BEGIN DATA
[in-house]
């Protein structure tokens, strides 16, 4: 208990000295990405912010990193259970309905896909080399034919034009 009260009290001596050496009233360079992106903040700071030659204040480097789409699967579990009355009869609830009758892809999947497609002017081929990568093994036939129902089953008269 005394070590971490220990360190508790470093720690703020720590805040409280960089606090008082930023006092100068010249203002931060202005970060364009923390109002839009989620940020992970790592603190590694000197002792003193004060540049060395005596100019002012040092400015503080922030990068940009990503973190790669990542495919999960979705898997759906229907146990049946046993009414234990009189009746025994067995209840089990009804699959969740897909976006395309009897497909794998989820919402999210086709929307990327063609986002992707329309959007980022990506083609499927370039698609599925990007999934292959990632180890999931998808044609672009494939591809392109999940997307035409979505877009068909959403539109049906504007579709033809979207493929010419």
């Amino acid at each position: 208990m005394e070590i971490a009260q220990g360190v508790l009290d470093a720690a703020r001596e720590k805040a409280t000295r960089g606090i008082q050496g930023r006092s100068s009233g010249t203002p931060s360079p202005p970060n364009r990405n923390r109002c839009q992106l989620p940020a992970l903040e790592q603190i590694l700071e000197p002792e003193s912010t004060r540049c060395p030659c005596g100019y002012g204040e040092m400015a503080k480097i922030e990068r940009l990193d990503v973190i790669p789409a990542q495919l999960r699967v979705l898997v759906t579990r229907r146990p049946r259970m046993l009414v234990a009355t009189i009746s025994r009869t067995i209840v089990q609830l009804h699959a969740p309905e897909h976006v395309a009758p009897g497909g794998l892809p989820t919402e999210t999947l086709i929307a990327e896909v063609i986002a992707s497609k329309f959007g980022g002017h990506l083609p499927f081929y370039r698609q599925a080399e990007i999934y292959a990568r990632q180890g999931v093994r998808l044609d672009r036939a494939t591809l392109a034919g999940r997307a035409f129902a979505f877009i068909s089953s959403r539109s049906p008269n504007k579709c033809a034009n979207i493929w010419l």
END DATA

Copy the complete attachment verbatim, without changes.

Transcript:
[in-house]
């Protein structure tokens, strides 16, 4: 208990000295990405912010990193259970309905896909080399034919034009 009260009290001596050496009233360079992106903040700071030659204040480097789409699967579990009355009869609830009758892809999947497609002017081929990568093994036939129902089953008269 005394070590971490220990360190508790470093720690703020720590805040409280960089606090008082930023006092100068010249203002931060202005970060364009923390109002839009989620940020992970790592603190590694000197002792003193004060540049060395005596100019002012040092400015503080922030990068940009990503973190790669990542495919999960979705898997759906229907146990049946046993009414234990009189009746025994067995209840089990009804699959969740897909976006395309009897497909794998989820919402999210086709929307990327063609986002992707329309959007980022990506083609499927370039698609599925990007999934292959990632180890999931998808044609672009494939591809392109999940997307035409979505877009068909959403539109049906504007579709033809979207493929010419």
């Amino acid at each position: 208990m005394e070590i971490a009260q220990g360190v508790l009290d470093a720690a703020r001596e720590k805040a409280t000295r960089g606090i008082q050496g930023r006092s100068s009233g010249t203002p931060s360079p202005p970060n364009r990405n923390r109002c839009q992106l989620p940020a992970l903040e790592q603190i590694l700071e000197p002792e003193s912010t004060r540049c060395p030659c005596g100019y002012g204040e040092m400015a503080k480097i922030e990068r940009l990193d990503v973190i790669p789409a990542q495919l999960r699967v979705l898997v759906t579990r229907r146990p049946r259970m046993l009414v234990a009355t009189i009746s025994r009869t067995i209840v089990q609830l009804h699959a969740p309905e897909h976006v395309a009758p009897g497909g794998l892809p989820t919402e999210t999947l086709i929307a990327e896909v063609i986002a992707s497609k329309f959007g980022g002017h990506l083609p499927f081929y370039r698609q599925a080399e990007i999934y292959a990568r990632q180890g999931v093994r998808l044609d672009r036939a494939t591809l392109a034919g999940r997307a035409f129902a979505f877009i068909s089953s959403r539109s049906p008269n504007k579709c033809a034009n979207i493929w010419l």